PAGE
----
Team 16022 Members:
David Greif, mechanical engineering
Laura Haferkamp, materials science and engineering
Giuseppe Lo Voi, electrical and computer engineering
Kyel Powell, systems engineering
Andrew Rocha, optical sciences and engineering (team lead)
Unbreakable Fiber Optic to Test Orion Reentry Capabilities
Team 16022 is working on a UFO for NASA – an Unbreakable Fiber Optic, that is. The custom fiber optic cable assembly is intended for the upcoming NASA Exploration Mission 1 to test Orion spacecraft reentry capabilities.
The UFO system will be attached to Orion’s heat shield to propagate spectral data through a sapphire rod for spectrometer analysis on the ground. The data will provide information about the chemistry of ionized gases and ablated heat shield material.
American Institute of Aeronautics and Astronautics Recognition
Team UFO has already gained renown beyond the UA campus. Team lead Andrew Rocha joined with Laura Haferkamp and Giuseppe Lo Voi for a second place-winning presentation in March at the AIAA Region VI Student Paper Conference at San Jose State University. The paper, which was co-authored by all five team members, earned a $300 prize.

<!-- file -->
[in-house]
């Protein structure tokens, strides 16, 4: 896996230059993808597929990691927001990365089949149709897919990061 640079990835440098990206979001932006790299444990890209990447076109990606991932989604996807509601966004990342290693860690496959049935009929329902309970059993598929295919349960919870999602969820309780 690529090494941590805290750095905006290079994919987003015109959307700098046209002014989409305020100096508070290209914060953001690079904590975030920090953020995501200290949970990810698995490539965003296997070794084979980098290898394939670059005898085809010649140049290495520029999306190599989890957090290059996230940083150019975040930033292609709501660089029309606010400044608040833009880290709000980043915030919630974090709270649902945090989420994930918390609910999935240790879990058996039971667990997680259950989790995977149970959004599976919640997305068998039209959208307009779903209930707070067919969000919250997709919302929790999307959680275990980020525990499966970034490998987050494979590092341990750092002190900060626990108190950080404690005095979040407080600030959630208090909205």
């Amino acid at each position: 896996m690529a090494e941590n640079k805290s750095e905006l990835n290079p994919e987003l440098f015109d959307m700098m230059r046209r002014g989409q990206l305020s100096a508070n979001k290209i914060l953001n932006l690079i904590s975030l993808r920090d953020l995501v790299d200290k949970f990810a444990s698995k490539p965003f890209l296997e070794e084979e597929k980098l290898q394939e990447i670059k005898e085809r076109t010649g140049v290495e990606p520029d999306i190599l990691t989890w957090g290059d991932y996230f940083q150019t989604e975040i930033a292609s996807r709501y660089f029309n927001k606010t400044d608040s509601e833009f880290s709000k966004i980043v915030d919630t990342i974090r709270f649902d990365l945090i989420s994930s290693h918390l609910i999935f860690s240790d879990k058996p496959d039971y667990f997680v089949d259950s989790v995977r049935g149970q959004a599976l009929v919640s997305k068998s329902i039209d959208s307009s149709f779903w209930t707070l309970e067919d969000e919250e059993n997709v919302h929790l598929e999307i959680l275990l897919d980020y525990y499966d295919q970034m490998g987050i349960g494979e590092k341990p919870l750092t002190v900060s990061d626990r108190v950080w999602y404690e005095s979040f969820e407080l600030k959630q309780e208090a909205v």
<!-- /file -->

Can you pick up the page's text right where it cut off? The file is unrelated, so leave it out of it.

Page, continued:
The trio’s visit to San Jose included meeting astronaut Dan Bursch, a veteran of three space shuttle flights and service on the International Space Station, and visits to NASA’s Ames Research Center and the Intel Museum.
This is the first group to be invited to present a paper during the school year, said Doug May, the team’s Engineering Design Program mentor.
Testing and Construction
The prototype, which will be on display May 1 during Design Day 2017, consists of a bifurcated, space-rated and verified broadband transmission optical fiber that uses two loose outer jackets. The cable is supported by student-designed aluminum clamps lined with silicone foam. Each of two cable legs terminate in spectrometer ports.
Vibration and shock testing is being performed at Orbital ATK in Chandler, and heat, humidity and pressure testing at the UA’s Arizona Materials Laboratory.
NASA, which is designing and building its own system, expects to have a final version of the alternate designs installed in Orion’s mid-bay area, between the crew cabin and the thermal protection area.